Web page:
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Your Story

We all have a story. It is the very fabric of who we are. Here is a snapshot of my story and how it was shaped by a great teacher. I proudly wore my 1990 school blazer on Assembly, because of the influence of a woman and I addressed the student cohort for International Women’s Day.

Mrs Michelle Kath was a very young teacher when she taught me. To understand why I am foregrounding Mrs Kath, you need to understand the context in which I was educated. I was educated at a Christian Brothers College when there was only about 10 female teaching staff on the campus. The campus was located in Ipswich and the town was undergoing a significant recession. Much of the traditional industries in Ipswich like mining, the railway workshops and the small scale manufacturing had closed down. As students in the 80’s, when competing against schools like St Laurence’s, Iona and Marish College, Ashgrove, we felt inferior. We felt like these schools not only thought they were better than us, but they were better people than us. This was not based in any fact, apart from our own, insular projections.

The gift of any leadership is often measured in how a leader can change culture. Mrs Kath was introduced to us as a young energetic teacher. What we soon found out was that she graduated dux of her University course, she was an excellent teacher, and she could coach. A gift of any good teacher is to see something in a student, that sometimes they can’t see in themselves. She saw in me (and all the students that she taught) that we were better than we thought we were. She taught us to look outwards and to be aspirational. She taught us not just to be proud of who we are but to have the confidence to show our gifts outside of Ipswich. While doing this, she became one of the youngest Heads of Departments, one of the youngest Heads of the Senior School, she coached firsts teams to premierships across numerous Edmund Rice Schools and then as only the third female in Australia Mrs Kath achieved a position on College Leadership Teams. In all these appointments she successfully changed culture to make the school communities better places for ALL.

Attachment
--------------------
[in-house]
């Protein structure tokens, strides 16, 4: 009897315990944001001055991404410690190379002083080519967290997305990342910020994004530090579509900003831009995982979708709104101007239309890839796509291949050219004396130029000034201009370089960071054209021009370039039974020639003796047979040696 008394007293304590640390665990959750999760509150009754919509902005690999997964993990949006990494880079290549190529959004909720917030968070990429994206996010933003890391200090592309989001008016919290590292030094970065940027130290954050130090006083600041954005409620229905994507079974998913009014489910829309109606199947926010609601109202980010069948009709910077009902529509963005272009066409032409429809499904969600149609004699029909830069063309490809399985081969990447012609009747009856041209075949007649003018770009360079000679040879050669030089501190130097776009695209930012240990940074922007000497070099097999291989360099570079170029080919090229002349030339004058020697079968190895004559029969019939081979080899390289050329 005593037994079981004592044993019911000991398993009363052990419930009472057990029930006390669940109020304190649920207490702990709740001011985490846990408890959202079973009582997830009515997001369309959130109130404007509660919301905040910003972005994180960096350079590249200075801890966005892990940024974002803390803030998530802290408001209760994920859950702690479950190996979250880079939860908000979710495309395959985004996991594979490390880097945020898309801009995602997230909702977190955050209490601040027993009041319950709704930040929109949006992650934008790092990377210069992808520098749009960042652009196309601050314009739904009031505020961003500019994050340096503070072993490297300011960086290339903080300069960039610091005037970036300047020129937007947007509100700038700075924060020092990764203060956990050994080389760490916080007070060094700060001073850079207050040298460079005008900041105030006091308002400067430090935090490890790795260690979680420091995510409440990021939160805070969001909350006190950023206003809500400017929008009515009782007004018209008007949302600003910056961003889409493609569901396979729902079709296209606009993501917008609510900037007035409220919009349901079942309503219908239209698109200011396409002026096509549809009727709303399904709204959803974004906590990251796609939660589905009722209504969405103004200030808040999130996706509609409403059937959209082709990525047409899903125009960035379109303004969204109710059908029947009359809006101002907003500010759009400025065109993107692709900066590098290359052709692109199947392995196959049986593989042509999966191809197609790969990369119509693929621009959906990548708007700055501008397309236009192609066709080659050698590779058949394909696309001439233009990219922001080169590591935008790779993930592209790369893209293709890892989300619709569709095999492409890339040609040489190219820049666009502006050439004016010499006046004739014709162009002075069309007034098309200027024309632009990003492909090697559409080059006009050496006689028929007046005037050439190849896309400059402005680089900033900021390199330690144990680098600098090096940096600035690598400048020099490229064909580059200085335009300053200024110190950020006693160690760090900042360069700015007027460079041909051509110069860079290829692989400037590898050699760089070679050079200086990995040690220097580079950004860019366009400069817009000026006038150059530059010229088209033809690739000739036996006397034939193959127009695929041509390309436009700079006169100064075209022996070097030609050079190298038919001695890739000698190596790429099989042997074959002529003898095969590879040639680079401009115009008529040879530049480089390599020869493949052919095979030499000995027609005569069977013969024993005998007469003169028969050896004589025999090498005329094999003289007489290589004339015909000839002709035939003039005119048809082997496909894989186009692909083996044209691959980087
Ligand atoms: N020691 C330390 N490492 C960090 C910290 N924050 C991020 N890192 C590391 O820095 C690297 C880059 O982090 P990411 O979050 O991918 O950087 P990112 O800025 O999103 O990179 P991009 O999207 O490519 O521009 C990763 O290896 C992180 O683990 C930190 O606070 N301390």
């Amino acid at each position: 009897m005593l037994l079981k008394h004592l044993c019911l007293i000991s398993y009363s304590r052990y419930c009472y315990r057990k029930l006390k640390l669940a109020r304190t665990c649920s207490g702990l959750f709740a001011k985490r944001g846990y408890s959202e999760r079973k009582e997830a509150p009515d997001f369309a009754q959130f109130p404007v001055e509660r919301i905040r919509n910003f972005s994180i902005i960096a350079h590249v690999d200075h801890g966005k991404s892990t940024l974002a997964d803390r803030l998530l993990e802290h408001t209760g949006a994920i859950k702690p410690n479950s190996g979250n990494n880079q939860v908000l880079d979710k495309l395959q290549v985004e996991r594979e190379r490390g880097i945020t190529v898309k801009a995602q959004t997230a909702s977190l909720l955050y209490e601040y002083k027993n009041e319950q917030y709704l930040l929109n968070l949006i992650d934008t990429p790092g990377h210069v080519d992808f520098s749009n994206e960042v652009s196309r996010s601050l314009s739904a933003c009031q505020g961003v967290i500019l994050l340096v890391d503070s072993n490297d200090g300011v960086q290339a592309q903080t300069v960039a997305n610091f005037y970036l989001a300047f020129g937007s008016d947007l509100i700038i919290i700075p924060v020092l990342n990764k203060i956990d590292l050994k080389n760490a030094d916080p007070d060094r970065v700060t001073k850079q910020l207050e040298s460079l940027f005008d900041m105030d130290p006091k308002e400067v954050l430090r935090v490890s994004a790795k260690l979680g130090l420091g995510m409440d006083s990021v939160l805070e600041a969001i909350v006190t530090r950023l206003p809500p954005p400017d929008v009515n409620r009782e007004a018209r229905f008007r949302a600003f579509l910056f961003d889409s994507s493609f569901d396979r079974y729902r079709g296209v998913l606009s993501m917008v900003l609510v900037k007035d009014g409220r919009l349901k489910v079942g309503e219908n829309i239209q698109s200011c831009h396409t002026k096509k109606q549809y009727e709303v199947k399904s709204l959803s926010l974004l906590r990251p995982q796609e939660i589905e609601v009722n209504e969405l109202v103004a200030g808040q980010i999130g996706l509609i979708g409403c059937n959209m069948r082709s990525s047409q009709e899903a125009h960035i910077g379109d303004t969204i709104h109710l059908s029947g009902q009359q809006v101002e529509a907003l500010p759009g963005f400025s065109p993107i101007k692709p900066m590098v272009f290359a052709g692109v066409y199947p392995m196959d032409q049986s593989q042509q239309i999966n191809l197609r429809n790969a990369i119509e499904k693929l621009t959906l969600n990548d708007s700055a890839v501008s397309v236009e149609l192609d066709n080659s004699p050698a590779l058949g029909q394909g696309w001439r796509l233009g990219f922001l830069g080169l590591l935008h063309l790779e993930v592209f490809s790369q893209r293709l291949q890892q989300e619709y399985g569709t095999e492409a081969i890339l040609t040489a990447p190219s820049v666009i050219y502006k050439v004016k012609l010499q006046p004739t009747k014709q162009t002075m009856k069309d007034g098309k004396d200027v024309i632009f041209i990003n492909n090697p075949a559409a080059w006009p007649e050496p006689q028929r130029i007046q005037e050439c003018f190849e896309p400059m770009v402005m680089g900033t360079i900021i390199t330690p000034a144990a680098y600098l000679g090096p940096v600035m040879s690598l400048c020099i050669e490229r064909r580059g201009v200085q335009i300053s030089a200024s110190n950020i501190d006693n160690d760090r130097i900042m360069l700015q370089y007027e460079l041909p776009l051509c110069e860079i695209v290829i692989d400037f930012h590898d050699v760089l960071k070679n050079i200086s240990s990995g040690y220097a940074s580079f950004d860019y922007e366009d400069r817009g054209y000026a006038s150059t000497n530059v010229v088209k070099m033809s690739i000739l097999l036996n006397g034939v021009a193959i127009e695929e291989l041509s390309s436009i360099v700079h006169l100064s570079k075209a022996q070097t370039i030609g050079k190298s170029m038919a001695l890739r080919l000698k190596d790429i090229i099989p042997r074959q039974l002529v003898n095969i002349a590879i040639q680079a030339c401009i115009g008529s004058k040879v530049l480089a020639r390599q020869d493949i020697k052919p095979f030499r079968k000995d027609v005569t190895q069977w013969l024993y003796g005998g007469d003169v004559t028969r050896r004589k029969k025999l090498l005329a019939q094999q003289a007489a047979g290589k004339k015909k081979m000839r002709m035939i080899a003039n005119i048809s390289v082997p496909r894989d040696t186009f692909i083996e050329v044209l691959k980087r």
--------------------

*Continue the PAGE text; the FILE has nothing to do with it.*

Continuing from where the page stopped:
Sometimes the hardest culture to change is your own internal story. As a former student of Mrs Kath and a student of other teachers who identify as women…I want to say this really clearly… I am sorry. I want to apologise as a man because at times “we’ve” let you down. Others, either here or in the media, will talk about the differences of pay rates between men and women, corporate glass ceilings or consent. I want to talk about softening my internal disposition and I invite all those of us who identify as men to do the same… if we’re faced with a choice between being respectful or disrespectful, our culture change will be to choose respect. If conflict arises, I invite our response to choose the path towards healing. If we witness others making poor decisions in the way they treat people, I invite us to seek the humanity and be the peacemaker. Mrs Kath’s lasting gift to me and others that she taught, is not only to be proud of who I am, a student from Ipswich, but to be an agent for positive change. So, to all the women in this room, I am sorry for any hurt that you have received from men. I hope that my actions today move us closer together, rather than apart.

I have Mrs Kath and other great female teachers to thank for changing culture so it is a better place for all.

Keith Halpin